Extremely cold weather has descended upon most of the nation this week, and this frigid air may have you feeling like you could "freeze to death." Paranoia aside, when temperatures dip, frostbite and other health risks are real concerns. And death strikes long before the body actually freezes.
Yet our bodies are pretty hardy, as we have two built-in mechanisms to protect us from the cold.
As soon as that bitter air hits your face, your body will try to insulate itself by moving blood away from the skin and outer extremities, such as fingers and toes, and toward its core. This process is called vasoconstriction, and it helps limit the amount of heat you lose to the environment, explained John Castellani of the U.S. Army Research Institute of Environmental Medicine (USARIEM).
The second response from your body is shivering. People may experience a little shivering when they're skin temperatures starts to fall, but major shivering usually doesn't occur unless your core body temperatures drops, Castellani said.
Death without freezing
An unusually low body temperature is called hypothermia, and the average person will usually not experience this during a stint in the cold, Castellani said. But if you're wet and cold, it's a different story, since your body loses heat about 25 times faster in water than in air, according to Michael Sawka, chief of the Thermal & Mountain Medicine Division at USARIEM.
People can even develop hypothermia at temperatures above freezing if it's raining.
Normal core body temperature is 98.6 degrees Fahrenheit, and mild hypothermia sets in at about 95 degrees F. After that, "as you start dropping [in temperature], bad things happen," Sawka said.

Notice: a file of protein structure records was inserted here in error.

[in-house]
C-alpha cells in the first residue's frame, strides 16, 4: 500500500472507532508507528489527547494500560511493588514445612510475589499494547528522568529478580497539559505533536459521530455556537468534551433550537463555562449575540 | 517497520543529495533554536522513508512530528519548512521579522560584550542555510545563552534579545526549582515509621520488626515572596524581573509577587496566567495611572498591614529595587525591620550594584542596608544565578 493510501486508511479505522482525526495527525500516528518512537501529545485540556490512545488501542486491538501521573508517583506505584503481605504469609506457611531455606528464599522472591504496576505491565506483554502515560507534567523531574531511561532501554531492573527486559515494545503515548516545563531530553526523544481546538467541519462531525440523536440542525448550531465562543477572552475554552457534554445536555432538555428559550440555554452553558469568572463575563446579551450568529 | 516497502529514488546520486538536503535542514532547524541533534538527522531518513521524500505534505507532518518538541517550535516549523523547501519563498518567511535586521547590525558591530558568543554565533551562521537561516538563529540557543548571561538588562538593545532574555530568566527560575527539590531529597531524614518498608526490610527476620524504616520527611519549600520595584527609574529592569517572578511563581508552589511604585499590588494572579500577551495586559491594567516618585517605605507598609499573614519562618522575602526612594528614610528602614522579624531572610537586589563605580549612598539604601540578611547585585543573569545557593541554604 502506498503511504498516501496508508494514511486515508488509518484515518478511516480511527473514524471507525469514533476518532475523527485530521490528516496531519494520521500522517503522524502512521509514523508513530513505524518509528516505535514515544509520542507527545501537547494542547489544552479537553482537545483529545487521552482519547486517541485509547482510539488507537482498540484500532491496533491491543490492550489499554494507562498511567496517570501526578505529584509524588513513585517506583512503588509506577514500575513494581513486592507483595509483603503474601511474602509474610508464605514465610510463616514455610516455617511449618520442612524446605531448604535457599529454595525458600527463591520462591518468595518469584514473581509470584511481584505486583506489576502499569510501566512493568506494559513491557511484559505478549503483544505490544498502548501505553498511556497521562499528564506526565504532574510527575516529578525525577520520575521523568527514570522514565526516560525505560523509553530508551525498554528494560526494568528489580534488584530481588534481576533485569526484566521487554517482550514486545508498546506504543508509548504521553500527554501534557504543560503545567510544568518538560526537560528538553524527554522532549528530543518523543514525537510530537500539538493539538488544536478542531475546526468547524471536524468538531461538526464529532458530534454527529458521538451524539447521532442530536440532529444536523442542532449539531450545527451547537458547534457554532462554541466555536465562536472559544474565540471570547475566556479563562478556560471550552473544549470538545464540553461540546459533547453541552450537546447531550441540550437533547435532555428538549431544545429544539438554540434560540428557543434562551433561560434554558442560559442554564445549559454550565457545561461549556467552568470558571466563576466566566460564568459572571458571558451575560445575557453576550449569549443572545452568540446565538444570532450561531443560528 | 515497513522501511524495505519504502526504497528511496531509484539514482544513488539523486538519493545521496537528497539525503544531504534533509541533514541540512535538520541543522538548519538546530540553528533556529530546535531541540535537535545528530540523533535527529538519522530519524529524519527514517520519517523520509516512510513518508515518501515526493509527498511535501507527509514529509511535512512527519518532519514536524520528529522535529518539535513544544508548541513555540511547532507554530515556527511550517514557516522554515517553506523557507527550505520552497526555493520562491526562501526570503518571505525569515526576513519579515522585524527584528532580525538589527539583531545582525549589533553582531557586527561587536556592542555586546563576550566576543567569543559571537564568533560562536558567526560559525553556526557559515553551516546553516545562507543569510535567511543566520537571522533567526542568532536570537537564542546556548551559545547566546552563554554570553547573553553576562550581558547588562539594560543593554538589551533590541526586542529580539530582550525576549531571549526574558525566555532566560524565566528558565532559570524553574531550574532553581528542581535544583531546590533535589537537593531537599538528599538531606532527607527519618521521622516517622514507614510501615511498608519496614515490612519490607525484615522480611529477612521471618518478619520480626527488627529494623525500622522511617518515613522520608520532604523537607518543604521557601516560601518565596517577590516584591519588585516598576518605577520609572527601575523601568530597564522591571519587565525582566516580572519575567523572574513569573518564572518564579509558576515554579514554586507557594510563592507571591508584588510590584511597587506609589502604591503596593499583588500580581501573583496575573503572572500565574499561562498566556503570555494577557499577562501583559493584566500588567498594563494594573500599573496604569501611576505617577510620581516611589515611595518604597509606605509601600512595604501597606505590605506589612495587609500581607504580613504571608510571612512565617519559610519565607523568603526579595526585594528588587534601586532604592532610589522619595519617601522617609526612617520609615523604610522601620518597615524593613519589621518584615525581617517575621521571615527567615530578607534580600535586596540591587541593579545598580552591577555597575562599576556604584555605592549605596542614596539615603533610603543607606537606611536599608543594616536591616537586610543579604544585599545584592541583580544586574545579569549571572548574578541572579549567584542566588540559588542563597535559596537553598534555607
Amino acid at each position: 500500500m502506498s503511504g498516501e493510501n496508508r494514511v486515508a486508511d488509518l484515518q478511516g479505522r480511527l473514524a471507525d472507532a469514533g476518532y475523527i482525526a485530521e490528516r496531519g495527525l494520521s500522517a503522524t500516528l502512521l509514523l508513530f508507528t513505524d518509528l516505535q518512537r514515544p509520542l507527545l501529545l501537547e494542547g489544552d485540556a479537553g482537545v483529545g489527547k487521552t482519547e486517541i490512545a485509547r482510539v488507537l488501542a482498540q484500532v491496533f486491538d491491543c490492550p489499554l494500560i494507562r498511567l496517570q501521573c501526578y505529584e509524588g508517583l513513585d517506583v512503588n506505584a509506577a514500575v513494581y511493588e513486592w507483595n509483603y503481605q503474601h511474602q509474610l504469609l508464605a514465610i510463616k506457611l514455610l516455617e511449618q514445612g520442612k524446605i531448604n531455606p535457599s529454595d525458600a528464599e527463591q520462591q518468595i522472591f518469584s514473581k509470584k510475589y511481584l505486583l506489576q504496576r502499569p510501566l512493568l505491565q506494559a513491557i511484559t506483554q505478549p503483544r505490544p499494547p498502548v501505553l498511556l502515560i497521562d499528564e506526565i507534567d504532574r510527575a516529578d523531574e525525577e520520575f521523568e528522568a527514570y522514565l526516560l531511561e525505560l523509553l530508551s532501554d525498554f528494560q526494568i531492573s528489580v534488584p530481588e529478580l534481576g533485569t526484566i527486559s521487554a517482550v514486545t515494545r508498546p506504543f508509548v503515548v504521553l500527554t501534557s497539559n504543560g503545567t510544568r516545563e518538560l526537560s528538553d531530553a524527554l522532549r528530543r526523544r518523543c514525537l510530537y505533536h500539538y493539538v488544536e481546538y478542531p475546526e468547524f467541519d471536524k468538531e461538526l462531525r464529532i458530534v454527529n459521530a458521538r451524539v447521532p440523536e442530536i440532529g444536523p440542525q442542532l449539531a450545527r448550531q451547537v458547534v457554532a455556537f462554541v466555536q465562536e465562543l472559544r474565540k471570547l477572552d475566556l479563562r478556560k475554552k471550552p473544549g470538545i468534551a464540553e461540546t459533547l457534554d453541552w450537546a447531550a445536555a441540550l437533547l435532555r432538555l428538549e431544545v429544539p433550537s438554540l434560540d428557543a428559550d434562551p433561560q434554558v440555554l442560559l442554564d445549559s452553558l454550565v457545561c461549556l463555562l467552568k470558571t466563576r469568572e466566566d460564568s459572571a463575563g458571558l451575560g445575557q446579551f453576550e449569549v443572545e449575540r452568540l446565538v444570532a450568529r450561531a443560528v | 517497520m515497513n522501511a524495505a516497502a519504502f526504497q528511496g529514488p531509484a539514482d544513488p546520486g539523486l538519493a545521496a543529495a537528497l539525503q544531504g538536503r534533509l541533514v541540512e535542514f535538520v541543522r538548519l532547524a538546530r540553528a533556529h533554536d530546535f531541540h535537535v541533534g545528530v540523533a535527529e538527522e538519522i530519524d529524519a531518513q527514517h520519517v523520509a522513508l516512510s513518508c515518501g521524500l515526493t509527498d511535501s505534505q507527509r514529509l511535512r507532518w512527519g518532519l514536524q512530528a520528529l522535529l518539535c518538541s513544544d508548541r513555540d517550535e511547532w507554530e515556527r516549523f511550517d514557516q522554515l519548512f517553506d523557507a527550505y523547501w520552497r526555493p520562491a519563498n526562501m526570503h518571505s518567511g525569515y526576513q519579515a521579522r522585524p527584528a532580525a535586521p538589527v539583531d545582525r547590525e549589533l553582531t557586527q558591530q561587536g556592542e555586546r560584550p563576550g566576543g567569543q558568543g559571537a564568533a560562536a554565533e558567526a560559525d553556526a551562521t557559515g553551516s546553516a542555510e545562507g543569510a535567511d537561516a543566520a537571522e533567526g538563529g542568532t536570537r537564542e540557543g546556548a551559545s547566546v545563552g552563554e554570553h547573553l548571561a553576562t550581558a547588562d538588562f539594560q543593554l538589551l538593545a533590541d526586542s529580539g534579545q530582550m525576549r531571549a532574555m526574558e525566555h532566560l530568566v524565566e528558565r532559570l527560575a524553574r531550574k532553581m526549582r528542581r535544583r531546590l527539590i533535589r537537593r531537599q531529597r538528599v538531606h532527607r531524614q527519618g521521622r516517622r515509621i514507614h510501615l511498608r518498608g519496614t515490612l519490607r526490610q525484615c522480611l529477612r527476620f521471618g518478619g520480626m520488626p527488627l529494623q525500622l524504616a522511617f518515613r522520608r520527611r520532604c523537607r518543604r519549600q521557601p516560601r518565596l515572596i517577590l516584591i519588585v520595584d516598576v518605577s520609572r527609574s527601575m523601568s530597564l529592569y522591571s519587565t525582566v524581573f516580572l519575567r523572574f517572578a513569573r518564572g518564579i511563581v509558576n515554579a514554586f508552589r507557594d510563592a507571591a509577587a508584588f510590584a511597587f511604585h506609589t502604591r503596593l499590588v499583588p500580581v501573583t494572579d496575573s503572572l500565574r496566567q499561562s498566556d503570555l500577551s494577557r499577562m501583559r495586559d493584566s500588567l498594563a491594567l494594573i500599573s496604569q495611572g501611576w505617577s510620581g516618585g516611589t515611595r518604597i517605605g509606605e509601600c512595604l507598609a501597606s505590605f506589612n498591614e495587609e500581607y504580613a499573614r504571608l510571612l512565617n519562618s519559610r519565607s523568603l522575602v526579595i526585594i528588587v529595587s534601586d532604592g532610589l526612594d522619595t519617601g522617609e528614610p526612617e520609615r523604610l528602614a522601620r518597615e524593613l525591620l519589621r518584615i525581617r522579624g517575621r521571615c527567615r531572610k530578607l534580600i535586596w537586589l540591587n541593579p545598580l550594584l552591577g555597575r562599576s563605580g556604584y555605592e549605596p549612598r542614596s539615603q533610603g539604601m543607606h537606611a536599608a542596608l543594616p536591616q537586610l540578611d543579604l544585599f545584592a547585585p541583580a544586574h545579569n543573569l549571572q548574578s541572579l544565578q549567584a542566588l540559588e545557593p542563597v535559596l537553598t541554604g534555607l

At 91 degrees F, you can experience amnesia. At 82 degrees you can lose consciousness Below 70 degrees F, you are said to have profound hypothermia and death can occur, Sawka said.
The record for the lowest body temperature at which an adult has been known to survive is 56.7 degrees F, which occurred after the person was sumgered in cold, icy water for quite some time, according to Castellani.
On the other hand, frostbite, an injury caused by freezing, is more common in everyday scenarios.
"It takes a lot to drop the core body temperature down, but it doesn't take as much to drive the peripheral temperatures down," Castellani said.
Your fingers and toes are more prone to frostbite, because those areas will have reduced blood flow in cold temperatures, as your body tries to keep its core warm. Even though your feet are usually protected by shoes, toe temperatures can get very low, and if you sweat, the wetness will draw even more heat out of the area.
Since frostbite is brought on by freezing, you can't get frostbite if the air temperature is above 32 degrees F (0 degrees Celcius). And frostbite is more common at pretty low temperatures, well below freezing. "It takes a wind chill temperature of around minus 15 degrees [F] where you start to see an increase in the incident of frostbite," Castellani said.
How long it takes you to develop frostbite will depend on the conditions. For example, if it's 0 degrees F with a wind chill of -19 degrees F, you could be frostbitten in 30 minutes, but if its -15 degrees F with a wind chill of -55 degrees, you could get frostbite in as little as 5 minutes, according to the National Weather Service.
Despite these risks, "Human beings can go out in very extreme cold environments and do very well," Castellani said. People climb mountains, trek in the Arctic, and swim the English Channel, which has very low water temperatures.
And people who expose themselves to cold frequently can adapt to the frigid temperatures, producing and retaining heat more effectively, Sawka said.